COLUMBUS (WCMH) –Thousands of Ohio voters took advantage of the beautiful weather Wednesday and turned out to cast ballots on the first day of early voting.
In Franklin County, more than 2,400 people voted in person at the early voting center on Morse Rd.
David Payne, Deputy Director of the Franklin County Board of Elections said about 144,000 absentee ballots were mailed out to voters who have requested them. Payne says more and more Ohioans are voting early.
“Probably 45 percent of the electorate now here in Franklin County is choosing to vote early whether it’s absentee ballot or our early vote center,” he said.
Ohio early voting begins Wednesday for November election
Ohio early voting begins Wednesday for November election x
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A Hillary Clinton campaign bus, making the rounds in Ohio, picked up students at Ohio State University Wednesday morning for a ride to the early voting center.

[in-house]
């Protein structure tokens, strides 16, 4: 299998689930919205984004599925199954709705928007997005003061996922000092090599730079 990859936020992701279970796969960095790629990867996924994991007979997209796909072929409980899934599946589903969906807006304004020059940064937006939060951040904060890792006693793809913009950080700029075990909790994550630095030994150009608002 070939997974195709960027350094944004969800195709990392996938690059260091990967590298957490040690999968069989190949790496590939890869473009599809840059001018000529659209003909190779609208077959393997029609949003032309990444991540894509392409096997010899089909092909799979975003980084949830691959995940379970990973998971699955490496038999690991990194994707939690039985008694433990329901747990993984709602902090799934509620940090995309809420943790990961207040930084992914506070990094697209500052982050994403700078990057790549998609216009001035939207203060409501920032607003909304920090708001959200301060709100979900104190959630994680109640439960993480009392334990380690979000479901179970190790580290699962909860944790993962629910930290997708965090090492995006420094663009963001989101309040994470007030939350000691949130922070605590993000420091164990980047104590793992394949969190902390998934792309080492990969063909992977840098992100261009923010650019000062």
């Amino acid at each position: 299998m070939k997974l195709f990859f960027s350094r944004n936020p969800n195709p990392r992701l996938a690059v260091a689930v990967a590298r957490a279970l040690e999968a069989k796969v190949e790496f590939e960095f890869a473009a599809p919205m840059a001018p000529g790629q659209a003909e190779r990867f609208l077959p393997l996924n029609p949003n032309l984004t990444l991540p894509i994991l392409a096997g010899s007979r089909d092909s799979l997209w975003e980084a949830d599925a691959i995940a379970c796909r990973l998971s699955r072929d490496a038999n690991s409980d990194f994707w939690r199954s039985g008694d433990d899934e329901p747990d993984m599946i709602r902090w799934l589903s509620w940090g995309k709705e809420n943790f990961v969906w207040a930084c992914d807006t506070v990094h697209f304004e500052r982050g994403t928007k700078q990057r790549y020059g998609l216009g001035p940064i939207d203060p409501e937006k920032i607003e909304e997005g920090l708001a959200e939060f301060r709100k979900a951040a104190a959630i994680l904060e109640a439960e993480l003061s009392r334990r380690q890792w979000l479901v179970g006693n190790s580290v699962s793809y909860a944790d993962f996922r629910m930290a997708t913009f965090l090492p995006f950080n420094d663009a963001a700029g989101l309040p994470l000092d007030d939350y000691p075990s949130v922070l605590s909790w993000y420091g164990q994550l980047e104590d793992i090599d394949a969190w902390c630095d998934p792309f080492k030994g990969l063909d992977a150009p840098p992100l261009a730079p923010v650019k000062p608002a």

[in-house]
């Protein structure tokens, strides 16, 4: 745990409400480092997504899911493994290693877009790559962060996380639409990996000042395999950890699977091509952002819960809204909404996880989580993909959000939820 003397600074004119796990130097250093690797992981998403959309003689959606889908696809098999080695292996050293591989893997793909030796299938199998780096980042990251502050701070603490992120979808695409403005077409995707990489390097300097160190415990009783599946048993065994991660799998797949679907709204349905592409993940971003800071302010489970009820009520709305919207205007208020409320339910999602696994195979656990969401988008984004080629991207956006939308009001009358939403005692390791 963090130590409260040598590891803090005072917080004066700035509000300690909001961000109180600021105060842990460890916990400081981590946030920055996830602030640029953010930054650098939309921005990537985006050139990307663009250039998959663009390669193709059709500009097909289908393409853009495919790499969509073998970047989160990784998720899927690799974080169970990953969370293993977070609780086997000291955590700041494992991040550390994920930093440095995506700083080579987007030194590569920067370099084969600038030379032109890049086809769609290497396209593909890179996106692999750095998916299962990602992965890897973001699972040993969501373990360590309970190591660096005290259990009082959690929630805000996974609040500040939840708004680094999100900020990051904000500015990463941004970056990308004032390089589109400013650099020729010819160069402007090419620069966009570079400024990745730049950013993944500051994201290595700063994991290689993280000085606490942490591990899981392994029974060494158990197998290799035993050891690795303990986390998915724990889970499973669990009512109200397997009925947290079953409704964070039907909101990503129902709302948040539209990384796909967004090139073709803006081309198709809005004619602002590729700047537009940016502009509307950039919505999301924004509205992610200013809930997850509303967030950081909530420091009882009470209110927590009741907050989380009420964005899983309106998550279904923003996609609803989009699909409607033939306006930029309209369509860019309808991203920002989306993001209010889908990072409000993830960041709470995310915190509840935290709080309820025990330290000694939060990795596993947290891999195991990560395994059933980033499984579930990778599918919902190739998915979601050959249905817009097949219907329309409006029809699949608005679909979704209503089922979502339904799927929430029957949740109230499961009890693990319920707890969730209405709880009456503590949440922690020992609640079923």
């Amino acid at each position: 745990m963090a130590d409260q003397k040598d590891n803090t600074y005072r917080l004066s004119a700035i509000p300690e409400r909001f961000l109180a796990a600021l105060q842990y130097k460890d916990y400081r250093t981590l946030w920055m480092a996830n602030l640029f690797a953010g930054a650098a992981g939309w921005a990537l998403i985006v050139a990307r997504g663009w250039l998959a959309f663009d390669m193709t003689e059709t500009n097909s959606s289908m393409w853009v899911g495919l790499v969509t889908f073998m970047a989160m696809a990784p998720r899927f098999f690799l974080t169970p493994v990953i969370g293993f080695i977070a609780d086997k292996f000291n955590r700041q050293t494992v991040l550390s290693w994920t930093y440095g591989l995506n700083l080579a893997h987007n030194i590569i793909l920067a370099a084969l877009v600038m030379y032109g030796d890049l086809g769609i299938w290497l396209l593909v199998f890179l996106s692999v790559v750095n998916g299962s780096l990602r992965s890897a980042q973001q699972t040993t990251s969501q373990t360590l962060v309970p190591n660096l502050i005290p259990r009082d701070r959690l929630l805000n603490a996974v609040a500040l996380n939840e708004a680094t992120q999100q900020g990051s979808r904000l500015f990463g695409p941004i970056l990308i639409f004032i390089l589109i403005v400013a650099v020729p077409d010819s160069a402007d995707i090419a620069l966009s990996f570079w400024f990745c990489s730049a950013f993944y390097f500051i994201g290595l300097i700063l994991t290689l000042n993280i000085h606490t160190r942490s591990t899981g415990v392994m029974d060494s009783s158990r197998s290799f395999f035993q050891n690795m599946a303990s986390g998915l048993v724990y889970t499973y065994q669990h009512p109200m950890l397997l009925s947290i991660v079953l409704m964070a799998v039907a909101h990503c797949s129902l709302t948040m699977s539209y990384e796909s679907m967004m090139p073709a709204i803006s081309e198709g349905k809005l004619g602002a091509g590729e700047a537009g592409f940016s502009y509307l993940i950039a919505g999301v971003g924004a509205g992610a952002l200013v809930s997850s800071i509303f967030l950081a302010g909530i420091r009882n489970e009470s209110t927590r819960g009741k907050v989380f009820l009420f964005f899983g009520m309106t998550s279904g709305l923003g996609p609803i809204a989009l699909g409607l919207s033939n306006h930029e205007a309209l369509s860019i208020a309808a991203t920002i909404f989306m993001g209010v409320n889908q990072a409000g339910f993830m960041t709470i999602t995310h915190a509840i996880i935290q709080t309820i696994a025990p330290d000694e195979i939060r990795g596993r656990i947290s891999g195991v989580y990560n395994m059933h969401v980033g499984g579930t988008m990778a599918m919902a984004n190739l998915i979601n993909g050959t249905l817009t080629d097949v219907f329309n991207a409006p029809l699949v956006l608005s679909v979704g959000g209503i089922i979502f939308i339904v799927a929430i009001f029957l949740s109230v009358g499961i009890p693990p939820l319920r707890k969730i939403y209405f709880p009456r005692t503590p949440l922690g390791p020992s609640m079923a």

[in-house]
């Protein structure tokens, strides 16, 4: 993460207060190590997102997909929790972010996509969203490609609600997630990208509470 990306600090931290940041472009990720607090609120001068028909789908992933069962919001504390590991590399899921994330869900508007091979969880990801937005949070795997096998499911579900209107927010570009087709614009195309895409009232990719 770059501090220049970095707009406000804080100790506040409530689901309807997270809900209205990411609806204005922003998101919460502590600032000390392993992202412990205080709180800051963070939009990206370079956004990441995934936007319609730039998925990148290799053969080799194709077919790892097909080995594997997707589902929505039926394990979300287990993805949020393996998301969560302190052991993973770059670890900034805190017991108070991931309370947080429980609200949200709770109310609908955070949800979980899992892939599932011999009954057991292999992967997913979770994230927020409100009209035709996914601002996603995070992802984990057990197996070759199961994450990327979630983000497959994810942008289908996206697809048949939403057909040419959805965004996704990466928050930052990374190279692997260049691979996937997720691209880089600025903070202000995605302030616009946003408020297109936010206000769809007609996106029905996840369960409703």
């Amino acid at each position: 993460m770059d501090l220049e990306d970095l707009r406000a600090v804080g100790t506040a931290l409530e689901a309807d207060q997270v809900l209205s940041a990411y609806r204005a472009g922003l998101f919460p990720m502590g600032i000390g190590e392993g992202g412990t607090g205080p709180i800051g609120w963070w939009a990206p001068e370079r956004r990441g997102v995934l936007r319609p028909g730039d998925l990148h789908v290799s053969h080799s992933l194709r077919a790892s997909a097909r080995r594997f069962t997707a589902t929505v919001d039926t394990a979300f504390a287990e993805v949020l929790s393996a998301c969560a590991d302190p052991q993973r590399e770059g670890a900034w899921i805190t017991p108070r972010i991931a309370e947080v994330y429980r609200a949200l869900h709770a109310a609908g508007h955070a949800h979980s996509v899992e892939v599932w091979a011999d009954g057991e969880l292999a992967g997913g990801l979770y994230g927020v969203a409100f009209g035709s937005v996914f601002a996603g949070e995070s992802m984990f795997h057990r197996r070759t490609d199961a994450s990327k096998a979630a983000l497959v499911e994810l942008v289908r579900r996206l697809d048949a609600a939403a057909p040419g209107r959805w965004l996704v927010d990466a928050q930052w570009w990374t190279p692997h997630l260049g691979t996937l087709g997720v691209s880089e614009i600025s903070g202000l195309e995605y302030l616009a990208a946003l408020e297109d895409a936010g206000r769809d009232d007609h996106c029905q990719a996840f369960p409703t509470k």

Daniel Scheinman is a freshman voting in his first general election.
“I supported Bernie in the primary but I quickly saw that Hillary represented the values I support in a general election,” Scheinman said.
The bus ride was one of many events planned by campaigns to kick off the early voting. Millenials may be a key voting block in the presidential race.
Molly Walton is a sophomore from Toledo.
“We are the ones who are going to be affected most by the outcomes of these elections so I think we need to turn the apathy into action when we realize how it’s going to be setting the tone for the rest of our futures,” Walton said.
It was mostly young people in line at the early voting center this morning, some who had camped out over night.
18 year old OSU student Mikayla Lee, voting for the first time in her life, was first in line.
“I just had this sense of pride that was just so exciting and they had like a little beep afterward and just hearing that beep was so satisfying for me,” Lee said.
Voters will have the chance to decide races for congressional and state legislative seats, justices of the Ohio Supreme Court and appellate judges, and members of the state Board of Education. Around the state, local candidates and more than 1,800 local issues, including school levies, also are on ballots.